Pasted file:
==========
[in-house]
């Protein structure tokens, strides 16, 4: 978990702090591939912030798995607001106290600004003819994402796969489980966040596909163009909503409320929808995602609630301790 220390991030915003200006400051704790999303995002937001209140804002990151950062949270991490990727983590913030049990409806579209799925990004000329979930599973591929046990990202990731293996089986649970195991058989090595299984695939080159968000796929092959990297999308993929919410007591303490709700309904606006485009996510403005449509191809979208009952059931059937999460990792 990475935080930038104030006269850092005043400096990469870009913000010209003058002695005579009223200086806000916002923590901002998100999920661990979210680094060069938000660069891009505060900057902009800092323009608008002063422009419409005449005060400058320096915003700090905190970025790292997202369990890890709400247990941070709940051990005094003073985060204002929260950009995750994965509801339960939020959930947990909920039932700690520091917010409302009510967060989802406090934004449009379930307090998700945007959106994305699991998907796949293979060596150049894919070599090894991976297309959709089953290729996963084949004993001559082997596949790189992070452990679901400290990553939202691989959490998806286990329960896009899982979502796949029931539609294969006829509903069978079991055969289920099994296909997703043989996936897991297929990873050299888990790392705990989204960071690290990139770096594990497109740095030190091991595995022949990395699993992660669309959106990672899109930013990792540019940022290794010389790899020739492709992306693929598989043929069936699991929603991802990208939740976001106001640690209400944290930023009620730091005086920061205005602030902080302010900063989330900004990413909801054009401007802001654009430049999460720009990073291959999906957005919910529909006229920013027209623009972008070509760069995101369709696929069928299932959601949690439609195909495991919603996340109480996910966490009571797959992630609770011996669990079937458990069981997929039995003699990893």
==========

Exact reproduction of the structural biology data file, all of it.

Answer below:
[in-house]
């Protein structure tokens, strides 16, 4: 978990702090591939912030798995607001106290600004003819994402796969489980966040596909163009909503409320929808995602609630301790 220390991030915003200006400051704790999303995002937001209140804002990151950062949270991490990727983590913030049990409806579209799925990004000329979930599973591929046990990202990731293996089986649970195991058989090595299984695939080159968000796929092959990297999308993929919410007591303490709700309904606006485009996510403005449509191809979208009952059931059937999460990792 990475935080930038104030006269850092005043400096990469870009913000010209003058002695005579009223200086806000916002923590901002998100999920661990979210680094060069938000660069891009505060900057902009800092323009608008002063422009419409005449005060400058320096915003700090905190970025790292997202369990890890709400247990941070709940051990005094003073985060204002929260950009995750994965509801339960939020959930947990909920039932700690520091917010409302009510967060989802406090934004449009379930307090998700945007959106994305699991998907796949293979060596150049894919070599090894991976297309959709089953290729996963084949004993001559082997596949790189992070452990679901400290990553939202691989959490998806286990329960896009899982979502796949029931539609294969006829509903069978079991055969289920099994296909997703043989996936897991297929990873050299888990790392705990989204960071690290990139770096594990497109740095030190091991595995022949990395699993992660669309959106990672899109930013990792540019940022290794010389790899020739492709992306693929598989043929069936699991929603991802990208939740976001106001640690209400944290930023009620730091005086920061205005602030902080302010900063989330900004990413909801054009401007802001654009430049999460720009990073291959999906957005919910529909006229920013027209623009972008070509760069995101369709696929069928299932959601949690439609195909495991919603996340109480996910966490009571797959992630609770011996669990079937458990069981997929039995003699990893």